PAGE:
Clock buffers are semiconductor devices that fan out clock signals and isolates the source from the load. Clock buffers are known to have multiple controllable outputs as well as separate power supplies for outputs or for input/output allowing it to work as a level shifter.
What are clock buffers?
Clock buffers are devices clock buffers create multiple copies of input clocks for individual distribution across a PCB. They are comprised of single-ended output buffers and differential outputs. Single-ended output clock buffers are LVCMOS (Low voltage complementary metal-oxide-semiconductor) while differential output buffers may be LVPECL (Low Voltage Positive Emitter Coupled Logic), HSTL (High-speed transceiver logic) or LVDS (Low Voltage Differential Signaling).
Clock buffers don't alter the frequency properties of the input signal, which in turn minimalises the additive noise which is added to the input whilst in the buffering stage.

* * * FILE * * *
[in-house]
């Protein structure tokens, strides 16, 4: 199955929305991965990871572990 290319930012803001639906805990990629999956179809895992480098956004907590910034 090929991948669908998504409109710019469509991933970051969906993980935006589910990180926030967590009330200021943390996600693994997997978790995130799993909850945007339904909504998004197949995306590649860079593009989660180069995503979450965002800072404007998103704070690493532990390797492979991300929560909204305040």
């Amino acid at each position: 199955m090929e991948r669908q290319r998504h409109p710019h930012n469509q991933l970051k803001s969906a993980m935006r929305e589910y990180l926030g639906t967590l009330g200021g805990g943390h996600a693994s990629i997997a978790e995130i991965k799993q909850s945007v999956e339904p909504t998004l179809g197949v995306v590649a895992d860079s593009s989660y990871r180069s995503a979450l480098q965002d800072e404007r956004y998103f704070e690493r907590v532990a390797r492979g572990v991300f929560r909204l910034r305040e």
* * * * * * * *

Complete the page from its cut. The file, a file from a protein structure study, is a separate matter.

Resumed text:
Types of clock buffers
Clock buffers are offered in an array of variations such as variations on the maximum operating input frequency that can range from 30 Mhz to 8 Ghz, variety on the maximum supply current it can support and the number of pins installed in the IC.
Some clock buffers feature ultra-low jitter and low skew clock distribution.
Applications of clock buffers
Clock buffers are widely used in applications such as;
- High-speed instrumentation and line receivers
- Converter clocking
- Automated test equipment (ATE)
- Wireless and wired communications
- Medical and industrial imaging